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dc.contributor.authorWaidyarathne, K. P.
dc.date.accessioned2015-07-14T22:13:41Z
dc.date.available2015-07-14T22:13:41Z
dc.date.issued2015
dc.identifier.urihttps://hdl.handle.net/10182/6616
dc.description.abstractThe phytohormone abscisic acid (ABA) is an endogenous messenger in plant abiotic stress responses. Drought stress increases the level of ABA triggering the fastest adaptive physiological response of plants- closure of stomata, individual pores surrounded by two guard cells on the surface of leaves. Understanding gene/protein expression involved in stomatal closure has great importance to genetic modification of plants to survive under severe climatic conditions. However, systems level information that defines the communication pattern of the related network of cellular molecules is not yet properly understood. Stomatal closure, in broad terms, is a combined result of organic and inorganic ion regulation to release water from the guard cells through osmosis (reduction of turgor) and the rearrangement of the cell structure to facilitate stomatal movement. This study integrated fragmentary information collected from the literature to define the dynamics of ABA signalling in the rapid closure of stomata through three computational approaches (synchronous Boolean, asynchronous Boolean and normalized HillCube models). Our network consists of 56 nodes and their interaction dynamics (127 interactions) defined in accordance with the past experimental results. In our network, the input node represents the ABA signal to the system. Intermediary nodes represent proteins, second messengers, small molecules, plant lipids and several cellular conditions. These intermediary nodes link the system signal to the global cellular response (stomatal closure) through a series of interconnected network edges (reactions), predominantly representing enzyme catalysis, various post-translational modification activities and ion transport. The first main task was to update and extend the existing ABA network, with the addition of 22 elements and 84 reactions. After completing the network topology with the available biological knowledge, we then studied the topological properties of the ABA signalling network and found that the network displays scale-free properties with RbOH, SLAC1, Ca²⁺, PP2C, PA, Depolarization and Actin as network hubs to define the functional modules of the system. The first modelling attempt in this study was to check the system dynamics of the ABA signalling system with a synchronous Boolean model and compare the model results with the current mathematical model available in the literature. Our model resulted rapid stomatal closure with in several arbitrary time steps and then converged the system dynamics to eight limit cycle attractors. These eight attractors represented the synchronous steady state dynamics of the ABA signalling system and provided the evidence for experimentally observed Ca²⁺ oscillations in the guard cells. We found that the advancement of network topology improved the understanding of network functioning while preserving the core behaviour observed in the Li et al. (2006)ᵇ model. The study was mainly conducted to identify the essential components of ABA signalling as the most important regulators of the system were decided by the topology. The results revealed that destruction of the ABA receptor complex (PYR/PYL, PP2C and SnRK2 proteins) made the stomata insensitive to closure as the result of a disruption of signal transmission to downstream regulators. It was identified that the plasma membrane outward ion channels, GORK and SLAC1, are crucial for pumping out water to facilitate guard cell turgor reduction. Inhibition of MAPK kinases (an important regulator of SLAC1), cytosolic alkalization (pH) and membrane depolarization also had a drastic effect on stomatal closure. Loss of the function of actin rearrangement resulted in loss of stomatal closure as structural rearrangements of the guard cells are necessary to facilitate cell shrinkage. Disruption of reactive oxygen species or their regulators (RBOH, PA, PLD or RCN1), plant-specific actin binding protein SCAB1 and overexpression of AtRAC1 showed drastic effects on structural rearrangements. Perturbation analysis revealed that the number of elements crucial to stomatal closure comprised about 30% of the network and, thus, stomatal closure was robust against perturbation to the other 70% of network elements. These results were in agreement with experimental findings and indicated a potential redundancy and/or the secondary role of a large percentage of elements with respect to stomatal closure. The second major modelling attempt was to incorporate time delays into the network updating method to study the steady state dynamics of the ABA signalling network through an asynchronous Boolean model. The study was mainly conducted to identify the biologically reliable dynamics of ABA signalling system as the synchronous Boolean model lacks the temporal order of state transitions in the system. Results of this study revealed that the model successfully captured the temporal hierarchy of ABA signalling events, as observed in the experimental literature. The system achieved the stomatal closure within five minutes at the earliest and reached limit cycle attractors during steady state dynamics. Biologicaly most reliable attractor identified by the model resembled experimentally-observed oscillatory behaviour of Ca²⁺ with the measured frequency and transient periods. The model explained that the attractor was a result of the regulatory activities of 14 non-stationary nodes (defined by Ca²⁺) and the frozen states of the remainder of the network nodes. Evaluation of the role of Ca²⁺ in the ABA signalling network found that redundancy of [Ca²⁺]cyt signalling within the ABA signalling system during stomatal closure played a large role in protecting the system against various disturbances and accelerating stomatal closure by the fast regulation of SLAC1 channel. Our model further predicted that if ABA enhance the sensitivity of the network regulatory proteins to [Ca²⁺]cyt, ABA can hand over the system regulation to [Ca²⁺]cyt under the condition that [Ca²⁺]cyt can independently regulate the enzyme, PLC. This finding corresponded with the biological hypothesis in the literature that ABA enhances the Ca²⁺sensitivity of some proteins. The third modelling attempt of the research was to identify the minimal model to represent steady state dynamics of the system and model it with continuous dynamics using the normalized HillCube approach to better understand the properties of the system. The transformation of the Boolean dynamics of the core model (consisting of attractor nodes) into continuous dynamics successfully reproduced the limit cycle attractor of the ABA signalling system with defined parameters, such as 10 minute transient periods and the peak height of Ca²⁺ oscillations equals to 400-600 nM. The model found that the ABA system oscillations were sensitive to small changes in the regulation of Ca²⁺ efflux systems. It further revealed that the system attractor has the potential to decode the Ca²⁺ signature to achieve steady state regulation of downstream effectors through Ca²⁺ sensor proteins, which could be important and probably used for the maintenance of stomatal closure. The model was able to predict the kinetic parameters for downstream regulations of CDPK to achieve their steady state regulation for maintenance of stomatal closure.en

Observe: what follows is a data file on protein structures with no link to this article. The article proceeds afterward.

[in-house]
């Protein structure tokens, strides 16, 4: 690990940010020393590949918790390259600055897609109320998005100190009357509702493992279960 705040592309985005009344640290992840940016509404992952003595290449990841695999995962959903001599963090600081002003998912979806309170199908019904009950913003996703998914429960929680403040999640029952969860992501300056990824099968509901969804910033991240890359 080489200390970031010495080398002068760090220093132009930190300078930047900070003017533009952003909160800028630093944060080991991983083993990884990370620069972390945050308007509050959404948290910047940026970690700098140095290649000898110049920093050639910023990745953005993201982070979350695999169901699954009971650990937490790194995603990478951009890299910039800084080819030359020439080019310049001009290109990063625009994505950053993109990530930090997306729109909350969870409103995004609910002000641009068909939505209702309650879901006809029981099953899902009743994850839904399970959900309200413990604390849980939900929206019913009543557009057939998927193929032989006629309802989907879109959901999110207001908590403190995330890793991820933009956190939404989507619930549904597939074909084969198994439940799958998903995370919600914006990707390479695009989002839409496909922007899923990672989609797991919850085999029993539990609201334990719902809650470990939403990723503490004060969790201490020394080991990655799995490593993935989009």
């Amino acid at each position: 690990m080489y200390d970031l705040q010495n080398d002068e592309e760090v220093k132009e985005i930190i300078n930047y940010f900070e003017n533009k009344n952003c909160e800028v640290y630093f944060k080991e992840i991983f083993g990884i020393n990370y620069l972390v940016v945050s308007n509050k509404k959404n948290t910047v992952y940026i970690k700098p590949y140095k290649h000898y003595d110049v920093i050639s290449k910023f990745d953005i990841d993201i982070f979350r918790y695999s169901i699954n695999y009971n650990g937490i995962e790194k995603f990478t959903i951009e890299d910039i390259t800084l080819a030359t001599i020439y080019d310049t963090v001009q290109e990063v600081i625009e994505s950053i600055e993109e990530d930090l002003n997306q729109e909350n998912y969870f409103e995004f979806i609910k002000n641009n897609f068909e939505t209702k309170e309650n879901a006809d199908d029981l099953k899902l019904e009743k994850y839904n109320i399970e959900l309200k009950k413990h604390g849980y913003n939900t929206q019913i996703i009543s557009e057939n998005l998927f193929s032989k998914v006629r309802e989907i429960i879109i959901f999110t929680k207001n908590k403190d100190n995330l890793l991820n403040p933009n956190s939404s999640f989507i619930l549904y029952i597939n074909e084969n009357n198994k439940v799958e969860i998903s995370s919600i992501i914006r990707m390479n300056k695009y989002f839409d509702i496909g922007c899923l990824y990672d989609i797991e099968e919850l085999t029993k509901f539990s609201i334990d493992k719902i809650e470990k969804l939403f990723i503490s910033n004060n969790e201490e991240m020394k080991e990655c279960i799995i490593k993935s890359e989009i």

dc.language.isoenen
dc.publisherLincoln Universityen
dc.rights.urihttps://researcharchive.lincoln.ac.nz/page/rights
dc.subjectstomatal closureen
dc.subjectABA signallingen
dc.subjectboolean networken
dc.subjectattractorsen
dc.subjectcontinuous modellingen
dc.titleModelling dynamics of Abscisic Acid (ABA) signalling network in plant guard cells to induce stomatal closure in response to drought stressen
dc.typeThesisen
thesis.degree.grantorLincoln Universityen
thesis.degree.levelDoctoralen
thesis.degree.nameDoctor of Philosophyen
lu.thesis.supervisorSamarasinghe, Sandhya
lu.thesis.supervisorVerwoerd, Wynand
lu.contributor.unitDepartment of Informatics and Enabling Technologiesen
dc.subject.anzsrc060114 Systems Biologyen
dc.subject.anzsrc060111 Signal Transductionen
dc.subject.anzsrc060102 Bioinformaticsen
dc.subject.anzsrc080110 Simulation and Modellingen
dc.subject.anzsrc010204 Dynamical Systems in Applicationsen
dc.subject.anzsrc010202 Biological Mathematicsen